Infants With Pulmonary Hypertension

Hypertension refers to a condition when the arteries get narrowed and the blood finds it difficult to flow through them normally. The pressure on the artery walls increases due to this narrowing of the blood vessels. A new born infant can also develop similar complications. It is called PPHN or Persistence Pulmonary Hypertension in Newborn. This disease or complication happens very rarely. Infants with pulmonary hypertension may have serious health complications in the long run.

When a new born baby cries immediately after the birth, it indicates that his lungs and heart are working properly and normal blood circulation has commenced. But, if the baby remains quiet and finds it difficult to breathe, it indicates that he/she may have PPHN.

In the womb, the baby receives the supply of oxygen and blood from it' mother's body.  After the birth, the lungs and heart in the infant's body take over the function of supplying oxygen and blood, respectively to the infant's body. It no longer requires the ductus arteriosus to give it the required supply of oxygen and blood.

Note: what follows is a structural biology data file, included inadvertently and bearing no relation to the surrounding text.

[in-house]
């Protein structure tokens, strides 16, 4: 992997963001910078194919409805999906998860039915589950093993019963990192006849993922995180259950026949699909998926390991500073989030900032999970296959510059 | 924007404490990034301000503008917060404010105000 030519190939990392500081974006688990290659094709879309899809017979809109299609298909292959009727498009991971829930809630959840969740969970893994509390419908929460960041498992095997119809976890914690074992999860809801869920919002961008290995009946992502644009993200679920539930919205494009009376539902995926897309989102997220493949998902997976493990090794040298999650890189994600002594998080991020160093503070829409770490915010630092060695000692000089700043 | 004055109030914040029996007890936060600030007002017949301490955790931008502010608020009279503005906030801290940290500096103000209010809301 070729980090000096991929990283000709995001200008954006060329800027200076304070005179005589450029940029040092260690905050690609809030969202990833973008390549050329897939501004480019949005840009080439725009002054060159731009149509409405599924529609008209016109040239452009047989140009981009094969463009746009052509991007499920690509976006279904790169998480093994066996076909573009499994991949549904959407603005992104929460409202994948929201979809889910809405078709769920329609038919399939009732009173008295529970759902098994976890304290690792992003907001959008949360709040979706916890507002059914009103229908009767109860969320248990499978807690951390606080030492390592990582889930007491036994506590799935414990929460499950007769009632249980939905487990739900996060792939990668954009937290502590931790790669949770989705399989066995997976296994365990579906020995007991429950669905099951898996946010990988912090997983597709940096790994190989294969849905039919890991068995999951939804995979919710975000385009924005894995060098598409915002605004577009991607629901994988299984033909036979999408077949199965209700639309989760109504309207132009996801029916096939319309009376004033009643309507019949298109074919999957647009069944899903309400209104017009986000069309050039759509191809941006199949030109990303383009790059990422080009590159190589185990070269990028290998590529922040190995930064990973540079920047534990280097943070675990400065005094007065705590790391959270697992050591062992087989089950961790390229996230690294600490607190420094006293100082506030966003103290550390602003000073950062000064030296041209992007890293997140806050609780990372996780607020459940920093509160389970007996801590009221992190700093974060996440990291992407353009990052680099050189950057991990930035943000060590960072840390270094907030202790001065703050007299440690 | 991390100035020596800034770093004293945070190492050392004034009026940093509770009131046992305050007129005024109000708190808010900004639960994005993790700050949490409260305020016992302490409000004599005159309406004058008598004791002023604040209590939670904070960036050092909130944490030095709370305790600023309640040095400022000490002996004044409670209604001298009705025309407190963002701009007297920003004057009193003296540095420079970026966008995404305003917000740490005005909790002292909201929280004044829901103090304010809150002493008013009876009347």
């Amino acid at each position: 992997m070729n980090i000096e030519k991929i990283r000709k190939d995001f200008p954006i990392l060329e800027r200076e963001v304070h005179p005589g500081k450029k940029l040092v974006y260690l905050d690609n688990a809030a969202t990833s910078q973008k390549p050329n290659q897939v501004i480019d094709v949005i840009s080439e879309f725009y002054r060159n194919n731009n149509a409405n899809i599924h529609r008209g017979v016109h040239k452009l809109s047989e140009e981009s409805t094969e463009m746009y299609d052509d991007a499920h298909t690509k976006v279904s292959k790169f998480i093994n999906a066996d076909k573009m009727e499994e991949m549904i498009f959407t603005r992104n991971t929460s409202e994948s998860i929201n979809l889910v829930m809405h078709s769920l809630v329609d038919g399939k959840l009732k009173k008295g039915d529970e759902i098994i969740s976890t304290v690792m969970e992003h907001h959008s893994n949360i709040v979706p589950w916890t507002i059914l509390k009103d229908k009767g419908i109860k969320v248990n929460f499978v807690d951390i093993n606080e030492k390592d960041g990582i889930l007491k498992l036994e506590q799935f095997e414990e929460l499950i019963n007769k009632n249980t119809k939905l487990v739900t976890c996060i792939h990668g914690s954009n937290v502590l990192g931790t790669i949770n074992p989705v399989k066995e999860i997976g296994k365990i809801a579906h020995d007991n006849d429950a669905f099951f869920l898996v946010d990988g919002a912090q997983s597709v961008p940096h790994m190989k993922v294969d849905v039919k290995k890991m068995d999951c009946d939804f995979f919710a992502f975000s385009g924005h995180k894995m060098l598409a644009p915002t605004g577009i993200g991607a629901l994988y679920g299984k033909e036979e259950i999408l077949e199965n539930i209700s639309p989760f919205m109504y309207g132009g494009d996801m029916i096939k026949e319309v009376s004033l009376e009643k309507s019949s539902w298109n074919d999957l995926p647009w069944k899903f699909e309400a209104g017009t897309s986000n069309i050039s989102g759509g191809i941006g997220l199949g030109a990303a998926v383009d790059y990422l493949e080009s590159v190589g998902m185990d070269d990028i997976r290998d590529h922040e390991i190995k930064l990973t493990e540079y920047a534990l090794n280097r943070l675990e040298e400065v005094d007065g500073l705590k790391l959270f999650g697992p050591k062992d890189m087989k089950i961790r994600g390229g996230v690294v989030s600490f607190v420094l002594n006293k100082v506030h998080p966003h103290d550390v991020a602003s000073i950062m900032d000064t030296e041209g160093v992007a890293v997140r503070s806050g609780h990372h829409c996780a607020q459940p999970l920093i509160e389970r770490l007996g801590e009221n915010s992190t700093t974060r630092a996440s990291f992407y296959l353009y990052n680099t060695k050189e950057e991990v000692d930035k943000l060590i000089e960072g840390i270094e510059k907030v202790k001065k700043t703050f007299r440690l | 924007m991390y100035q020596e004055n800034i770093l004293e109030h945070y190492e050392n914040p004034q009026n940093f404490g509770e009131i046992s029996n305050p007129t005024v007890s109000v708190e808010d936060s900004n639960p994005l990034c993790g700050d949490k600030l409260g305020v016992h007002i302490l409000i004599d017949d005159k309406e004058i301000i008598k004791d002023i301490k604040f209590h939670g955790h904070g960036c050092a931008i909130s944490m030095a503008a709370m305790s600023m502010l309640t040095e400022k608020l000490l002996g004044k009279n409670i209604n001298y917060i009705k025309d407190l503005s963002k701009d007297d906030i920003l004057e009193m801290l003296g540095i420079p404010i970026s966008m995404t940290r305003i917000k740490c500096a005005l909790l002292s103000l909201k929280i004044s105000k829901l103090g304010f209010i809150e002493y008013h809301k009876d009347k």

In infants with pulmonary hypertension, the fetal circulation doesn’t switch to the new born infant's circulation involving the infant's lungs and heart. The ductus arteriosus remains open and as a result, the circulation is that of the fetal stage.

The blood that goes into the lungs is not able to pick up sufficient oxygen for vital organs like brain, liver, and kidneys. Though the baby continues to breathe, adequate oxygen doesn’t reach all the organs, creating the condition of pulmonary hypertension in infants. The increased requirement for oxygen is fulfilled by an additional exertion by the heart which works faster to increase the blood supply. It creates the possibility of hypertension.